The Disputed Documents were created "with the dominant purpose of discussing a commercial settlement of the dispute when litigation with [West Ham] was in contemplation". This did not fall within the scope of litigation privilege as the documents were not created for the purpose of obtaining advice or information in connection with the dispute.
Privilege was separately asserted in other documents, falling outside of the appeal, on the basis that they implicitly reflected legal advice, and the Court of Appeal acknowledged that documents in which information or advice cannot be "disentangled", or which would otherwise reveal the underlying information or advice, are covered by litigation privilege.
E20 also sought to extend litigation privilege to cover all internal communications within a body cooperate, a notion swiftly dismissed by the Court. In particular it objected to the notion that corporations should receive greater protection than partners or trustees who were equally likely to discuss litigation.
The purpose test
Although the Judge had determined that litigation was in reasonable contemplation some five months before the Disputed Documents were produced, the parties had also aired expert determination as a potential means of dispute resolution. West Ham argued that the Judge erred in failing to assess which of these was the dominant purpose for which the documents were produced.
The Court of Appeal rejected this, finding that where there are two or more ways in which a dispute may be resolved by adjudication, provided that one of these is adversarial litigation and is reasonably in contemplation, "the dominant purpose requirement of litigation privilege is met if the information or advice is obtained for the purposes of settling the dispute". It is not necessary for the Court to investigate further.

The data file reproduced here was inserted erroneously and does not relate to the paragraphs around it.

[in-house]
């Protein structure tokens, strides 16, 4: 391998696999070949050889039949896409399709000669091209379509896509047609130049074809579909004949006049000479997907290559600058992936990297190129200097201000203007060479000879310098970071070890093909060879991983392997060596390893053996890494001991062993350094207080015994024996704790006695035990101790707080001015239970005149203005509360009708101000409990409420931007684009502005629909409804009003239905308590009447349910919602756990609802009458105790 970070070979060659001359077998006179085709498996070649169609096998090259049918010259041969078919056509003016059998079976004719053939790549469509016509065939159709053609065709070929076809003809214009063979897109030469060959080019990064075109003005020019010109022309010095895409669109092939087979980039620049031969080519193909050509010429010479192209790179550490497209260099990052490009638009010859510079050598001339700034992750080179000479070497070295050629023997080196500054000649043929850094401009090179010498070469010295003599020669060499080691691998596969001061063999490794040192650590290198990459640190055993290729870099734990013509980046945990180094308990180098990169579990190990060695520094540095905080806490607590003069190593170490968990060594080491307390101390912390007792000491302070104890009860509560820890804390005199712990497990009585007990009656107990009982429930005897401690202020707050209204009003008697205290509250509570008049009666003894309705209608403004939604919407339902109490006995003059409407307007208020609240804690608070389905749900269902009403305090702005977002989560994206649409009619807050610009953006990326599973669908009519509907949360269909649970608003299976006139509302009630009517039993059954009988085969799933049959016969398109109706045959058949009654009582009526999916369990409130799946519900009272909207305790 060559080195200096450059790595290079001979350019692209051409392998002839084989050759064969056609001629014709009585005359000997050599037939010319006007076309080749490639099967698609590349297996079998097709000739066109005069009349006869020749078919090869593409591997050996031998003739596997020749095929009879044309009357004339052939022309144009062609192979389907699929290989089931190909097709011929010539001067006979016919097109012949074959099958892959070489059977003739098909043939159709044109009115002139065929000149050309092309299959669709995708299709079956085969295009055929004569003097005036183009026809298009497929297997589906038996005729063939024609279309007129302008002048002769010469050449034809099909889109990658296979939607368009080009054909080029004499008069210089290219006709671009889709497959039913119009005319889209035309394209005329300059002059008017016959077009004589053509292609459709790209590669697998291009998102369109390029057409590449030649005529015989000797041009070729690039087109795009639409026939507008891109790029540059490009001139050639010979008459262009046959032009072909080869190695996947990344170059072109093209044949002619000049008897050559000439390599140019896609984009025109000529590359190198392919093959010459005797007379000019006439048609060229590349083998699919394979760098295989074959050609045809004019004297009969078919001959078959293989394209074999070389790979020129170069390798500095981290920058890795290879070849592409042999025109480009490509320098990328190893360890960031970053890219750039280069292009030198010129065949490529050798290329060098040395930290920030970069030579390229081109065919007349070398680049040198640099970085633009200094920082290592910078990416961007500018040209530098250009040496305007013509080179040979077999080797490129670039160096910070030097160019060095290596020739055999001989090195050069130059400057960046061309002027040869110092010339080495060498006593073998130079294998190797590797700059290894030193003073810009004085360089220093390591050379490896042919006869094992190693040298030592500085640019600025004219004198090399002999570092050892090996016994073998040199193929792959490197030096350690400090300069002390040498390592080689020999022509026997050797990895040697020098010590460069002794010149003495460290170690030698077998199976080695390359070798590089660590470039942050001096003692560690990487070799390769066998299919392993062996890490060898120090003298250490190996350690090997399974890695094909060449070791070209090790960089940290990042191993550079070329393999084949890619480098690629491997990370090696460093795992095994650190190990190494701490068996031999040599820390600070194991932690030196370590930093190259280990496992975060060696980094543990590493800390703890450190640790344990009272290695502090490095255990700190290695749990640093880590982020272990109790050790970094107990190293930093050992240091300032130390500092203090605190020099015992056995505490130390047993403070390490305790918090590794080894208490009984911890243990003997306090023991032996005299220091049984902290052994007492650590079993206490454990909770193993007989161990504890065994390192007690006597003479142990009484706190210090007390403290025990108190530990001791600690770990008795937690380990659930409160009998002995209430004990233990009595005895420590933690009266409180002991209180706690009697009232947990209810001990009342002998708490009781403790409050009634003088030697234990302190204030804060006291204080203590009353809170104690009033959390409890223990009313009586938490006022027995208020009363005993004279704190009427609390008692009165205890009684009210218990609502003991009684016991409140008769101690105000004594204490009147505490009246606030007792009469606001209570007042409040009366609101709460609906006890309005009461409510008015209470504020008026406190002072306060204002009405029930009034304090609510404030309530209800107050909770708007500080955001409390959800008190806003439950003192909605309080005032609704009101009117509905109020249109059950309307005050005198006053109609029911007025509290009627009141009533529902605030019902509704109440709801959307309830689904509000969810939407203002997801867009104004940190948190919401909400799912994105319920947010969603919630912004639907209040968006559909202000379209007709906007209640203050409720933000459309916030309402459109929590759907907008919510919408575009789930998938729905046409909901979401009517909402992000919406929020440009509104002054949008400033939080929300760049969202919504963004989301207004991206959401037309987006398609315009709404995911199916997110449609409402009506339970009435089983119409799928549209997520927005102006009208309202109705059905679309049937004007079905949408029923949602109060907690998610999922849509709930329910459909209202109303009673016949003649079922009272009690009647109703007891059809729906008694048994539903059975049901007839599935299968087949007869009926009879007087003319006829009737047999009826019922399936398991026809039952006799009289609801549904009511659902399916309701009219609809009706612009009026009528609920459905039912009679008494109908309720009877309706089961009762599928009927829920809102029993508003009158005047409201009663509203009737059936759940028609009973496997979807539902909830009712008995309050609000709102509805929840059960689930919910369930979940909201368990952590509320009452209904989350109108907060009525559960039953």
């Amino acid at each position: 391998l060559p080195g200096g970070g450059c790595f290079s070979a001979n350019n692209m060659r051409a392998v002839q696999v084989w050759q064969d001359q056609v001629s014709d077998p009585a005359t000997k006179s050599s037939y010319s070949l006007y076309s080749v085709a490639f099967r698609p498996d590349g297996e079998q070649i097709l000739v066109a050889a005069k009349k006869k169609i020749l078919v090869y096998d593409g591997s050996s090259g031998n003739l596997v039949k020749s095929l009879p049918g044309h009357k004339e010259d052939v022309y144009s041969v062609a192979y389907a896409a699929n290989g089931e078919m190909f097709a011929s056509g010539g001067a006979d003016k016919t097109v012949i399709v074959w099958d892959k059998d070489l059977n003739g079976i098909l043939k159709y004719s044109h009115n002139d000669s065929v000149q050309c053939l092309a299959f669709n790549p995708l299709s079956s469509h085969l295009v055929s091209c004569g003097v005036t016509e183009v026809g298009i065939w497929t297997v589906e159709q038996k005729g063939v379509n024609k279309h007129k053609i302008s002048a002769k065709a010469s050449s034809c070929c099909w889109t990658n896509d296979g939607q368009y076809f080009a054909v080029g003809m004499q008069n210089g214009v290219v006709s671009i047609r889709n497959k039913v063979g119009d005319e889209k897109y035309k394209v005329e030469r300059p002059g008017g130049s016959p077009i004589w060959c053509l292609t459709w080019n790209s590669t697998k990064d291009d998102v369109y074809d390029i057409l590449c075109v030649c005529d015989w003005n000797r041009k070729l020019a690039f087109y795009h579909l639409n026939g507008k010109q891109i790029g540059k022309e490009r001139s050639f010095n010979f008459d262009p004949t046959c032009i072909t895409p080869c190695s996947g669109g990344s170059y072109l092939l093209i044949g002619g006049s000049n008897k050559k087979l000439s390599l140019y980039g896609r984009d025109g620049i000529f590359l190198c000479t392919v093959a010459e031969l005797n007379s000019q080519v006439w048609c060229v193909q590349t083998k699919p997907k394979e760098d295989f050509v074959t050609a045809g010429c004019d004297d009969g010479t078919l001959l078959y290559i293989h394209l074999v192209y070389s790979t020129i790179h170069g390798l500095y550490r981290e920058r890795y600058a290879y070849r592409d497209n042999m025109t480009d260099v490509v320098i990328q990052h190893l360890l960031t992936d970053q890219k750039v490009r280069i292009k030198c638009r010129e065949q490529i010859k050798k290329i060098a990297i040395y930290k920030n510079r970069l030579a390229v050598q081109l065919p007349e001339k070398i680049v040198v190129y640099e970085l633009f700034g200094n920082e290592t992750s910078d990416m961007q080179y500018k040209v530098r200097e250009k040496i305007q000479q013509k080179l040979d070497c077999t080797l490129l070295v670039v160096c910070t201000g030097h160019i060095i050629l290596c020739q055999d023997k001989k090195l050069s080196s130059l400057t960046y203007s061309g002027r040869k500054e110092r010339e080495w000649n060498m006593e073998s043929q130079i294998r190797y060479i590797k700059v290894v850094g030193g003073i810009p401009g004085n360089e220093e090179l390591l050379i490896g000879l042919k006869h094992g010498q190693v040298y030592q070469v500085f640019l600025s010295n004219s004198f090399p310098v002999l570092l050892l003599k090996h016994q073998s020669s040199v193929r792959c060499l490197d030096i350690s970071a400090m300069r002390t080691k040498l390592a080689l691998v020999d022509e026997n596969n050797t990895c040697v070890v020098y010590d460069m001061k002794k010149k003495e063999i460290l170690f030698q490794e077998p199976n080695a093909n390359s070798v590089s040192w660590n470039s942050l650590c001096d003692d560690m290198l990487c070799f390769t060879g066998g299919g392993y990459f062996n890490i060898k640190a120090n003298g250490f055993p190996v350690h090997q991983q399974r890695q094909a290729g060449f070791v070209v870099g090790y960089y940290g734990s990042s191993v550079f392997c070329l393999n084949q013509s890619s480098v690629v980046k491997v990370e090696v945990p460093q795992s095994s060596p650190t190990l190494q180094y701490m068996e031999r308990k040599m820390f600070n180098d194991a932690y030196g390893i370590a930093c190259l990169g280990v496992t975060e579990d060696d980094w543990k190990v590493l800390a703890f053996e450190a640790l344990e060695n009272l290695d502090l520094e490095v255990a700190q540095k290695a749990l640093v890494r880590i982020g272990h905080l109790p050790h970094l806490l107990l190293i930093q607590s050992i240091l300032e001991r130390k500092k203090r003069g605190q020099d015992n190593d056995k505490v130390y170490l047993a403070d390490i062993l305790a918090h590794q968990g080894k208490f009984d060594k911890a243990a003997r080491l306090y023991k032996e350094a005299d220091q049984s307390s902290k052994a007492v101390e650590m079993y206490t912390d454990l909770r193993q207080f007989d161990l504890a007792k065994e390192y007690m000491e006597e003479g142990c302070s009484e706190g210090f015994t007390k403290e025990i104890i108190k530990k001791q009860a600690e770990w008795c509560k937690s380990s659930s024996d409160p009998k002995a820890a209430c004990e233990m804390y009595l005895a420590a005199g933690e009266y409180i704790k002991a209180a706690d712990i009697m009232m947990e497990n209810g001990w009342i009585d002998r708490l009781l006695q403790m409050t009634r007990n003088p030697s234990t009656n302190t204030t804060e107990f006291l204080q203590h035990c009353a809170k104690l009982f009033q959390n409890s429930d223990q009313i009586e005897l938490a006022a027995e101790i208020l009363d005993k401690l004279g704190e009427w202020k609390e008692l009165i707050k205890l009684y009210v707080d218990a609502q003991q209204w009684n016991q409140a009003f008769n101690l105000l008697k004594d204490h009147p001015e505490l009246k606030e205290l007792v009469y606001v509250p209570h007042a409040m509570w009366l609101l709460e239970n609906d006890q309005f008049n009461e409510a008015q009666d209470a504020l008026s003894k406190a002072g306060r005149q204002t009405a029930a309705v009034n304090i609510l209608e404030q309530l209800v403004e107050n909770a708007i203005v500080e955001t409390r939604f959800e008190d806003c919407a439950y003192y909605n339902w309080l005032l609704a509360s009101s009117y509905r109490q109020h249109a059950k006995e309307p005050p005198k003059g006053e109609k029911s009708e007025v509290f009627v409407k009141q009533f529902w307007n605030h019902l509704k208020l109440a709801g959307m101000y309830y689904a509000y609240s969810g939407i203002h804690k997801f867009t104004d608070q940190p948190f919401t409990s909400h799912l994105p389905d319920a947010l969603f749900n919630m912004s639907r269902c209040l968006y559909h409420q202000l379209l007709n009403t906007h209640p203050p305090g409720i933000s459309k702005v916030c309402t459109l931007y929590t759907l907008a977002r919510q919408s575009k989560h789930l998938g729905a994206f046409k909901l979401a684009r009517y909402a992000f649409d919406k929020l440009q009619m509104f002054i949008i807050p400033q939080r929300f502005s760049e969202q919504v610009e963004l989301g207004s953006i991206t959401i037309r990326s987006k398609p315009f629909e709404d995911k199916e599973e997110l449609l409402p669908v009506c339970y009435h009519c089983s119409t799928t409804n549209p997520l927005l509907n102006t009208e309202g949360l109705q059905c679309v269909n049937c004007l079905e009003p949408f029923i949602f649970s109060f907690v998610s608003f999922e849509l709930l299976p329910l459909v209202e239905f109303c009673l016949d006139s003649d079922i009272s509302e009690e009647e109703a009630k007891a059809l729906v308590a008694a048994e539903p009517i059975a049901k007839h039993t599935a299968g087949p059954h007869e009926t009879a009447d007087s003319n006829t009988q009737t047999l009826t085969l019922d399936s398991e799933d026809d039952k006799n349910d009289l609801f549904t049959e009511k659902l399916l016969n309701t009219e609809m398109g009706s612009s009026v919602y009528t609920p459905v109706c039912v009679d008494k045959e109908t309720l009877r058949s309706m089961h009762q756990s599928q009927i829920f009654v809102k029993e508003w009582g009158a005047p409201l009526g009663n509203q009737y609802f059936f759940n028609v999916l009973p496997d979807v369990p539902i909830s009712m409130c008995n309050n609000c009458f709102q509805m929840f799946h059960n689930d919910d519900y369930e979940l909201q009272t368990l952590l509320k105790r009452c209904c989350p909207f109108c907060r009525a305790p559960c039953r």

What does this mean for attempts to settle disputes?
The Court of Appeal's clarification reinforces the importance of taking care when creating new documents once litigation is in prospect.
Settlement is part of "conducting litigation" and documents that are created for the purpose of obtaining information or advice in relation to settlement do attract litigation privilege. However, there is no privilege in documents that make a purely commercial assessment of compromising a claim unless to do so would reveal underlying privileged information or advice. Practically speaking, Board members should be aware that their communications may be disclosable even where they are discussing potential litigation. If possible, purely commercial discussions should be held orally, with documents created only where the purpose is to obtain information or advice.
More helpfully, parties need not be concerned where there are multiple potential means of dispute resolution, whether through contractual provisions or discussion between the parties. Provided that one possible route is adversarial litigation and that litigation is reasonably in contemplation, litigation privilege can be engaged.
To read more articles related to this topic or to view other know-how material relevant to dispute resolution please visit our dedicated know-how portal Disputes+.